NEW YORK — Billionaire Warren Buffett is dipping into the ketchup business as part of a $23.3 billion deal to buy H.J. Heinz Co., uniting a legend of American investing with a mainstay of grocery store shelves.
It's the largest deal ever in the food industry and is intended to help Heinz accelerate its transformation into a global business. The company, based in Pittsburgh, also makes Classico pasta sauces, Ore-Ida potatoes and Smart Ones frozen meals.
Buffett's Berkshire Hathaway and its partner on the deal — 3G Capital, the investment firm that bought Burger King in 2010 — say Heinz will keep its headquarters in Pittsburgh.
Heinz CEO William Johnson said at a news conference that taking the company private would give Heinz the flexibility to make decisions more quickly, without the burden of having to report quarterly earnings.
Heinz was founded by Henry John Heinz and his neighbor, L. Clarence Noble, in 1869. Their first product was grated horseradish, bottled in clear glass to showcase its purity. The first ketchup was introduced in 1876; the company says it was the country's first commercial-grade ketchup.
Last year, Heinz had sales of $11.6 billion, with ketchup and sauces accounting for just under half of that. Given the saturated North American market, it has increasingly been looking overseas for growth.
In 2010, for example, the company bought Foodstar, which makes Master brand soy sauce and fermented bean curd in China. Heinz expects emerging markets to account for a quarter of the company's sales this year.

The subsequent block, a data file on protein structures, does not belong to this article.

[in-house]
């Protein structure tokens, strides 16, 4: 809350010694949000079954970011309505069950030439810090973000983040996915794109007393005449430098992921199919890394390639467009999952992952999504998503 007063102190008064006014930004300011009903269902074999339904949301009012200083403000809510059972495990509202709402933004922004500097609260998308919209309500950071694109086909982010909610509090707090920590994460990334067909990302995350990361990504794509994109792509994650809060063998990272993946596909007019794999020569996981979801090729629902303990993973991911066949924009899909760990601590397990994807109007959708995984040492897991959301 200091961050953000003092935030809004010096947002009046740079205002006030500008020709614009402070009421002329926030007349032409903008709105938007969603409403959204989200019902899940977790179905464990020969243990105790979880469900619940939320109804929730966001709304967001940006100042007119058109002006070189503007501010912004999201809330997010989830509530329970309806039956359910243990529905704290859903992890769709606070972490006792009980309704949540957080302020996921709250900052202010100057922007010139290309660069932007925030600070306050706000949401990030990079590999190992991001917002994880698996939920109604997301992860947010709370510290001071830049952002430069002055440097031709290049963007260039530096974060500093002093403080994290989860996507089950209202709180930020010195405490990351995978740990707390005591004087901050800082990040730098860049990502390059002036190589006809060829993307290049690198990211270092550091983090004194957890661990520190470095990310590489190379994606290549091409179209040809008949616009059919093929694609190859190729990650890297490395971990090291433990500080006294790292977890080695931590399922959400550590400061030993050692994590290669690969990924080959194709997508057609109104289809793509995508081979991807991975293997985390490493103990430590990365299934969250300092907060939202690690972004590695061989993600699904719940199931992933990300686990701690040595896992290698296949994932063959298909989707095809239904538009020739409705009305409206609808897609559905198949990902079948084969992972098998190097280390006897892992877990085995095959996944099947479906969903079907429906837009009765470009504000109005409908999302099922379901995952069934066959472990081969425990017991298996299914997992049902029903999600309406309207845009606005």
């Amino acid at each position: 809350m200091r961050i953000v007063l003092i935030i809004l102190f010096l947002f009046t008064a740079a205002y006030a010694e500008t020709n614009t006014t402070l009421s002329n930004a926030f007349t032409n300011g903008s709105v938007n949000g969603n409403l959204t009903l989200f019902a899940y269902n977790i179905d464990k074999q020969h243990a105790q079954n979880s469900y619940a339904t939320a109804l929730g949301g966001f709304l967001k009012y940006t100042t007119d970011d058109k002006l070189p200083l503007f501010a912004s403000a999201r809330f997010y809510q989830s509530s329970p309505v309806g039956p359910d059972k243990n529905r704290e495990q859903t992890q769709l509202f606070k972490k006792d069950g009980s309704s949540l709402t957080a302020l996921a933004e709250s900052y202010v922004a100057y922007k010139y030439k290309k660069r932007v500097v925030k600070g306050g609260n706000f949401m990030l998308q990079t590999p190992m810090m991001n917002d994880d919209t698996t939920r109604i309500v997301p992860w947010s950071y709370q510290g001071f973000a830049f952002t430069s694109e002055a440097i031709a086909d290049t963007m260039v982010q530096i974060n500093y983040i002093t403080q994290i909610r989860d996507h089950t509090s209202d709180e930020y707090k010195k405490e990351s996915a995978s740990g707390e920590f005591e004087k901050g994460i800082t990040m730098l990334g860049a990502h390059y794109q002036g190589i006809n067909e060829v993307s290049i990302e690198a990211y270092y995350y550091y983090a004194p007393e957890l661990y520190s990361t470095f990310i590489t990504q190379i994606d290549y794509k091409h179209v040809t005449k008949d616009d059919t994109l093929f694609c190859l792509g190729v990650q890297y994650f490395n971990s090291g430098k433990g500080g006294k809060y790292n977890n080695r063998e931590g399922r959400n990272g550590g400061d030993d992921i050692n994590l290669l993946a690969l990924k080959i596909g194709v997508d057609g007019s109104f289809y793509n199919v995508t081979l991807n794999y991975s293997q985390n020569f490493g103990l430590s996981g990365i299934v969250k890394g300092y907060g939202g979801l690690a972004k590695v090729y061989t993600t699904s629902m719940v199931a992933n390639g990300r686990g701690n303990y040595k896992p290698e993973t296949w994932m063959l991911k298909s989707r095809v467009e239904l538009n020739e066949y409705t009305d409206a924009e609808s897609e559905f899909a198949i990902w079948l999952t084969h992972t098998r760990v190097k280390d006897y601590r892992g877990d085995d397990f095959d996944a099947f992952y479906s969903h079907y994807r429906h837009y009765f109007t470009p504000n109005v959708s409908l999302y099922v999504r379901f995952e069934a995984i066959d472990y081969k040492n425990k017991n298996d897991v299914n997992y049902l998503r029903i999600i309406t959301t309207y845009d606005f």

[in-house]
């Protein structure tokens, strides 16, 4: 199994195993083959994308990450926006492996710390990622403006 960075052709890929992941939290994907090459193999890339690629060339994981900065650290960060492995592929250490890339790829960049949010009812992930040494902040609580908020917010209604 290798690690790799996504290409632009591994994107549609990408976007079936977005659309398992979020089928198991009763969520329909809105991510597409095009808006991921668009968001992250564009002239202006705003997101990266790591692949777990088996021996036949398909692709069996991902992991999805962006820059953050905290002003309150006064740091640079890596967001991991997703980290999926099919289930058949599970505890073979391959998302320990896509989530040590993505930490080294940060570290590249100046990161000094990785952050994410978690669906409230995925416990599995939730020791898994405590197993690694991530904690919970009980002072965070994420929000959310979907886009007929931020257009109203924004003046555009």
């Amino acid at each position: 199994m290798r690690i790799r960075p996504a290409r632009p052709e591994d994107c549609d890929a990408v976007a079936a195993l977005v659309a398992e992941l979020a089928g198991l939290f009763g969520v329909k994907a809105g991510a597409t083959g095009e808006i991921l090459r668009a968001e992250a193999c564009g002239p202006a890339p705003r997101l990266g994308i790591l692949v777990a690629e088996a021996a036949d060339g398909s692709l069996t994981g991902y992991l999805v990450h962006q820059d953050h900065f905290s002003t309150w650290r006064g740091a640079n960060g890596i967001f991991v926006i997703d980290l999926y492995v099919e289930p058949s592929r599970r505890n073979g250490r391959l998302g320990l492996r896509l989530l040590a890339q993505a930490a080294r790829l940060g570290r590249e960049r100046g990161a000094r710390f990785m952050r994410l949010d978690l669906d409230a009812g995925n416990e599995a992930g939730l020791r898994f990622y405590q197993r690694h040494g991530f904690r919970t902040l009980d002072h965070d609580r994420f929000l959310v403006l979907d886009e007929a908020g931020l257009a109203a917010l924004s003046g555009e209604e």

Buffett said Thursday on cable television network CNBC that 3G's billionaire co-founder Jorge Lemann approached him about the Heinz deal on a plane they were on in early December.
Johnson stressed that Heinz would remain in Pittsburgh, noting that the condition was part of the deal. He said the only changes the city should see as a result would be that Heinz would no longer be listed in the stock pages of newspapers.
As for management changes, including his own tenure, Johnson said there hadn't yet been any discussions.
Although 3G Capital has a record of aggressively cutting costs at businesses it acquires, managing partner Alex Behring noted at the press conference that Heinz is different because the business is healthy and has been growing its core sales.
Heinz's brands have power with shoppers that takes years to create, and it has been able to raise prices even in the highly competitive grocery business, said Brian Sozzi, chief equities analyst for NBG Productions.
"There isn't going to be another Heinz brand," he said. "It has a durable competitive advantage."
"It's our kind of company," Buffett said in the CNBC interview, noting its signature ketchup has been around for more than a century. "I've sampled it many times."
The deal is expected to close in the third quarter.